It was Saturday…the weekly markets’ day in Eindhoven. We had gone to do groceries to the Farmers’ Market. Walking in the streets of Eindhoven, we came across many old people. They were making purchases at the market, putting them in the trolley bags and pulling them with all the power that they had in their aging limbs. I admired the way these people were “living” at the fag end of their life. More than the colorful clothes it was the colorful expression on their seasoned and wrinkled faces that brought a spontaneous “Hello” on the lips on everyone that they came in contact with! What a way of life these people were living, I wondered! And why were they alone? Didn’t they have anyone to look after them? Where were the kids that they might have raised to be young men and women? Questions and more questions clouded my mind which were offset by the carefree and happy mode and mood of life that these oldies carried!
In the evening we, once again, went to the city market. This time we were on an easy mood…strolling and enjoying window shopping. My daughter pointed towards a corner where a lot many old people were sitting outside—gossiping and enjoying chilled, fresh beer!
“Come, let’s sit here!” She said.
Watching some hesitation on my face she smiled and coaxed me: “All these sitting there are oldies of your age!”
Though a little reluctant initially but I sat on a chair at the corner of the eatery. My daughter ordered beer—fresh beer. It was served by a smiling woman seemingly in her sixties. I was curious. The group of oldies sitting outside were enjoying life as much as the persons serving them. I wanted to have a look inside the eatery. Another old person, on his own, was playing, a game of Pool!
And the two persons manning the shop—a man probably in his seventies and a woman in her sixties, happily, serving the customers! All,of them, mark my words, ALL, were happy. I thought of the World Happiness Report 2017.
The research is published by the UN’s Sustainable Development Solutions Network and aims to show that ‘well-being and happiness are critical indicators of a nation’s economic and social development, and should be a key aim of policy’. You don’t need any research to prove that Dutch are happy people.
And when elders of any civil society are happy, there must be a reason behind it. The “live” life, not just drag it! The people behind the counter and in front of the corner were “living” at the fag end of their life. I wondered at the carefree attitude that these people had in their life. I was curious. A little inquiry revealed that it is state sponsored pension that helps all persons beyond an age to live their life. As a rule, everyone who has reached the AOW pension age and lives or has lived in the Netherlands is entitled to an AOW pension.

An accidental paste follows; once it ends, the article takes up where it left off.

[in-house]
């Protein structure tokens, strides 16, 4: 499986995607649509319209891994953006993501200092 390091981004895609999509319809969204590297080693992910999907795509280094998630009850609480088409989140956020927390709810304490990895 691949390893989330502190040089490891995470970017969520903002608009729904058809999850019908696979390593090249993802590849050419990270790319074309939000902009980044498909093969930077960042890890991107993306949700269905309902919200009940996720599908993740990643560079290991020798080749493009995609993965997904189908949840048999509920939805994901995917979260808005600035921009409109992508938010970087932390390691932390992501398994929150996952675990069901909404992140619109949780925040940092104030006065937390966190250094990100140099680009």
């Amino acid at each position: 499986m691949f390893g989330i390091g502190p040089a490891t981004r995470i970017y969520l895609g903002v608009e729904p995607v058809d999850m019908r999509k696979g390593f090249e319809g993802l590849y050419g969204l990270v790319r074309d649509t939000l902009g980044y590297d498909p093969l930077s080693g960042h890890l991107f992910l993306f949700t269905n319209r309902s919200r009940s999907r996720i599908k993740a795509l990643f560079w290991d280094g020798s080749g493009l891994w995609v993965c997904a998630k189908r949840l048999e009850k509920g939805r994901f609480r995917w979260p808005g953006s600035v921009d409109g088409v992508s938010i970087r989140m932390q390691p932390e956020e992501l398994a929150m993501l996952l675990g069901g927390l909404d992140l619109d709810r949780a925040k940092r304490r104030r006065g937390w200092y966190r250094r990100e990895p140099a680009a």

There are 1.5 million people over 70 in the Netherlands, of whom a third are living alone, usually after the loss of their partner. According to the latest household forecast by Statistics Netherlands their number is expected to increase by more than 40% in the next 20 years, from the current 571 thousand to 819 thousand in 2020.
If you receive an AOW pension but have little or no other income, your total income will probably be less than the applicable minimum income. In that case, you can apply for AIO supplement (income support for people who have reached the AOW pension age). AIO supplement is paid under the Participation Act.
The Netherlands is the sixth happiest country in the world a rating that some attribute to the welfare state developed after World War II. The Dutch welfare state assists residents in the domains of labor, income, education, unemployment, and disability, engendering solidarity between healthy and capable people and those who are not, and resulting in general protection against extreme poverty and lack of care.
At 16%, the proportion of people aged 65 and older in the Netherlands is lower than the European average (17%) and the German and Italian average (both 21%) (Eurostat, 2013), but higher than proportions in Australia (14%), the United States (13%), and India (5%) (Population Reference Bureau, 2013). Surprisingly, almost 95% of all senior citizens live independently.
I was living in a world inhabitated by happy people. But was I happy? Indian had only 6% of population aged 65 and above (% of total) in 2015 according to the World Bank Report whereas Netherland had 16% of population aged 65 and above. Can’t we, a country so big, take care of mere 6% of our elders?
I thought of the countless old people back home who don’t even have a respectable way to die leave alone live happily! I thought of some wrinkled faces back home and the joy on their face when they would receive Rs. 300/ per month as old-age-pension. These old people have to spend this money to maintain themselves for a month with this meager amount that is if they have no other source to maintain themselves. I thought hard.
I asked my daughter: “How much a glass of beer cost here in Netherlands?”
Surprised at my question, she replied: “Around Rs 300/ in ‘your’ currency!”
I compared the price of a glass of beer in Netherlands to the monthly age-old pension amount. Ironically, it was the same amount that oldies back home spend on their upkeep for a month! I imagined some of them holding a glass of beer in their wrinkled hands and having a smile on their faces while sipping it coolly! Some imagination indeed!
My India, sure, needs many welfare schemes, not on the papers, but implemented in right spirit!
Is anyone listening in the power-corridors?